The articles on H1-B visa spouses in the U.S. (July 29 & 30) truly reflect the plight of thousands of women, recession or no recession. My daughter who went to the U.S. in 1998 ended up with no further education or worthwhile jobs for nearly six years. Her qualification — a B.Sc. from India — was not recognised by prospective employers. By the time she got her green card, she had already lost her edge in the job market.

My daughter-in-law, who has a Masters degree, has not found any employer willing to sponsor her with a decent job. Of course, some H1-B spouses do get jobs unofficially and survive like illegal emigrants.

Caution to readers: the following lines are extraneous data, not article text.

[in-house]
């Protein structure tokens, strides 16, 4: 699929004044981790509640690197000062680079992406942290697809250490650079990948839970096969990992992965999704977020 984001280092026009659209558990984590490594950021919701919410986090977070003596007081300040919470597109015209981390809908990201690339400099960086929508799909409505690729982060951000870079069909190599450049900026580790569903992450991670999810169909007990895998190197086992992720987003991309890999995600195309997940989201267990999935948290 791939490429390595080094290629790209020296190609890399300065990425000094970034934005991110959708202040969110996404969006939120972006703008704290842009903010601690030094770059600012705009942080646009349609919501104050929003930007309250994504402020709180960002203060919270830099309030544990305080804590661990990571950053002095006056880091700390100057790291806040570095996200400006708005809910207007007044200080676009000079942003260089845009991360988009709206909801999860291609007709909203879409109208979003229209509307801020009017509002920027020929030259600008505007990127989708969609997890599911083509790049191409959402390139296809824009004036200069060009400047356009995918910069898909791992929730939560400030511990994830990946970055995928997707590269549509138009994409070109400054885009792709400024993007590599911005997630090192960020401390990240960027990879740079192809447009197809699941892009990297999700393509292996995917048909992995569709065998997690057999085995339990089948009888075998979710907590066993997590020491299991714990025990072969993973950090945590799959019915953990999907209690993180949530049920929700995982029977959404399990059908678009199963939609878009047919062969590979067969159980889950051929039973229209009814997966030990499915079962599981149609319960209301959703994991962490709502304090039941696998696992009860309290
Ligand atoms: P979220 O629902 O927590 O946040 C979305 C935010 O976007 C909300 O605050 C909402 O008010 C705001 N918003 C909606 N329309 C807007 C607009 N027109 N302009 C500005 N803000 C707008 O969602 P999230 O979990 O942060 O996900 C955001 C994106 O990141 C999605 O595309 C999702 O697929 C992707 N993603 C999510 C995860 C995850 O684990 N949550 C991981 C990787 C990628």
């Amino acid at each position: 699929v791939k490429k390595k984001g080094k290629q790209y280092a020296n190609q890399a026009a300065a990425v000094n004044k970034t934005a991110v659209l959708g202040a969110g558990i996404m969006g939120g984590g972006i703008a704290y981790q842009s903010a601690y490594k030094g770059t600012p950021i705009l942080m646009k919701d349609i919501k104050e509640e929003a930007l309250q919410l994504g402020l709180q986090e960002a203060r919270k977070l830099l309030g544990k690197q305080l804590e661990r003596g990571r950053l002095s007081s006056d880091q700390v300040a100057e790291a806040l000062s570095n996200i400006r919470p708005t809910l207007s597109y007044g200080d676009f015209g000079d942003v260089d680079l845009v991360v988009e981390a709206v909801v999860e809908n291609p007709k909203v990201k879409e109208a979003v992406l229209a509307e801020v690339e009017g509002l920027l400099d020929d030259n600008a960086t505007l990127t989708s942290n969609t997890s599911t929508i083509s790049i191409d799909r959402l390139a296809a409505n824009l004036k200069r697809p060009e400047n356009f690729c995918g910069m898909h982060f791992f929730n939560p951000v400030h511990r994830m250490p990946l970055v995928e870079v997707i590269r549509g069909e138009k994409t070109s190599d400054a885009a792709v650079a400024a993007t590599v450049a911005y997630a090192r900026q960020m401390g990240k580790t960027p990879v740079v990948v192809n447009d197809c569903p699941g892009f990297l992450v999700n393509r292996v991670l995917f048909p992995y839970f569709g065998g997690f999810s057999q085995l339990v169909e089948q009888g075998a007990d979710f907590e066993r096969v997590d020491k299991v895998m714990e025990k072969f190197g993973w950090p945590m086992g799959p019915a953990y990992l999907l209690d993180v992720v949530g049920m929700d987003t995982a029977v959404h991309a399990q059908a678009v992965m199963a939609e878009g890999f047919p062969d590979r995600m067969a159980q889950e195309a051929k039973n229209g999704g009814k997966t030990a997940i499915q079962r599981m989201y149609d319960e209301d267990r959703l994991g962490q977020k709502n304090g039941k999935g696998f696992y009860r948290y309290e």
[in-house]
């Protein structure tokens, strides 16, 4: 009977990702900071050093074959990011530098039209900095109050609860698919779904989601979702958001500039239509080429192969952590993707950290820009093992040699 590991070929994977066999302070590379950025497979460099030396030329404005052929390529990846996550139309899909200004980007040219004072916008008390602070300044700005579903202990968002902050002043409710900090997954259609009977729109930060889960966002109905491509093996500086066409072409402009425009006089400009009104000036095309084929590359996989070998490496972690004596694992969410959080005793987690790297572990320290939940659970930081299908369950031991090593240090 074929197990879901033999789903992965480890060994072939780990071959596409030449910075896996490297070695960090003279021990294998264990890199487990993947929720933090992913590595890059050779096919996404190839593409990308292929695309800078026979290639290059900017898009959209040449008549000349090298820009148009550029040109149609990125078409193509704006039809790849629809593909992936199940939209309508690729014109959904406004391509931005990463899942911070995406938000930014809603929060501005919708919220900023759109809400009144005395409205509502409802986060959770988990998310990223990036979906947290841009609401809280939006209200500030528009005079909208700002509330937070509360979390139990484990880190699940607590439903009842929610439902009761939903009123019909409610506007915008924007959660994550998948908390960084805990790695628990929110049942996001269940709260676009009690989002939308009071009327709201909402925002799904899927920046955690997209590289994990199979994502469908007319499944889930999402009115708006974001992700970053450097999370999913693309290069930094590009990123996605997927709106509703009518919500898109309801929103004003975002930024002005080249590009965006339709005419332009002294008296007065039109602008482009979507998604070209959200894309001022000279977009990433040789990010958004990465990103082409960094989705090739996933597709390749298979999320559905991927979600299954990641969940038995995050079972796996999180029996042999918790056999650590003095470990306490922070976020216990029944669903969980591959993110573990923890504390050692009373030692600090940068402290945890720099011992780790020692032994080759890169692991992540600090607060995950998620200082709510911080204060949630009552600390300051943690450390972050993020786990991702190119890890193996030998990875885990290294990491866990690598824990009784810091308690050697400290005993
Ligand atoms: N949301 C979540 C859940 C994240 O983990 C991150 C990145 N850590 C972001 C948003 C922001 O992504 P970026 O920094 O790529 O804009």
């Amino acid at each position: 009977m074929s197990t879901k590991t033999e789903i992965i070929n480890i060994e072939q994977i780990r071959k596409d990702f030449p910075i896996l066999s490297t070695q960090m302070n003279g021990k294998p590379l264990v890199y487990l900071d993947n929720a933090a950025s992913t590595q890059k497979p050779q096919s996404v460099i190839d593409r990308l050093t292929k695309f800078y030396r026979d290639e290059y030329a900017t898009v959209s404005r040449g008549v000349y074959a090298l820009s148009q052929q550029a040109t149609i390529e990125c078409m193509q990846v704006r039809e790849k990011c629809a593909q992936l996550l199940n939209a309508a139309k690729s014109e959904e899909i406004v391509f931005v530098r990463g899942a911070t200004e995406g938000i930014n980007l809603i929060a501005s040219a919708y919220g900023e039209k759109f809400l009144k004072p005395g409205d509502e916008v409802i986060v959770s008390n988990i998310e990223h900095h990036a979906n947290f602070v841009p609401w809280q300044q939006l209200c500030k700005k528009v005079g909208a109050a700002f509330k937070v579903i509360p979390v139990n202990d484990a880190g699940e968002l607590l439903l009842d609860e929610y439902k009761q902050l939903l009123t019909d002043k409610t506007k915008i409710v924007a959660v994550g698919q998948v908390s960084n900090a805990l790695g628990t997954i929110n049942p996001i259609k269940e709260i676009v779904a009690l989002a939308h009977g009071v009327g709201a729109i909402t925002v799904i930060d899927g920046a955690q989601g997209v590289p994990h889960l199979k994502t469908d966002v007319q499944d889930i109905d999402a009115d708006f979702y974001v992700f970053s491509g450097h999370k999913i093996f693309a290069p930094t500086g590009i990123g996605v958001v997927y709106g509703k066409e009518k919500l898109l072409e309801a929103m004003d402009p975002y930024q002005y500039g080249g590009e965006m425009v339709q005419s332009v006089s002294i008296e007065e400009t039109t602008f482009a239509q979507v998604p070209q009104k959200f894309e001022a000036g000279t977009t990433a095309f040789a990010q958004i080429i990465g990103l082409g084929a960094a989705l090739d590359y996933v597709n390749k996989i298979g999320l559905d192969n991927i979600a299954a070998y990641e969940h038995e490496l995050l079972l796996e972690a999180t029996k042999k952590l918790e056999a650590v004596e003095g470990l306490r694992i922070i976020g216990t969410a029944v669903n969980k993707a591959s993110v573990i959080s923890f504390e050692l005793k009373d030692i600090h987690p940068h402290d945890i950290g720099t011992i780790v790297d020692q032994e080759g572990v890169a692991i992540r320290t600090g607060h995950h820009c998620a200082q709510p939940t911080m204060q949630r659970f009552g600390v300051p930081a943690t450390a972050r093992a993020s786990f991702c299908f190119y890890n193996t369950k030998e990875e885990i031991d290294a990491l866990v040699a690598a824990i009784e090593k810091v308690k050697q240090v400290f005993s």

P.V. Chandrasekharan,

Chennai

Unless a woman gets a visa which allows her to work in the U.S., she should not join her husband and head for an idle, lonely life. If she indeed wants to join him, she should be ready to accept boredom. One hopes the articles will make the parents of young women think twice while looking for marriage alliances for their daughters.

J.P. Reddy,

Nalgonda

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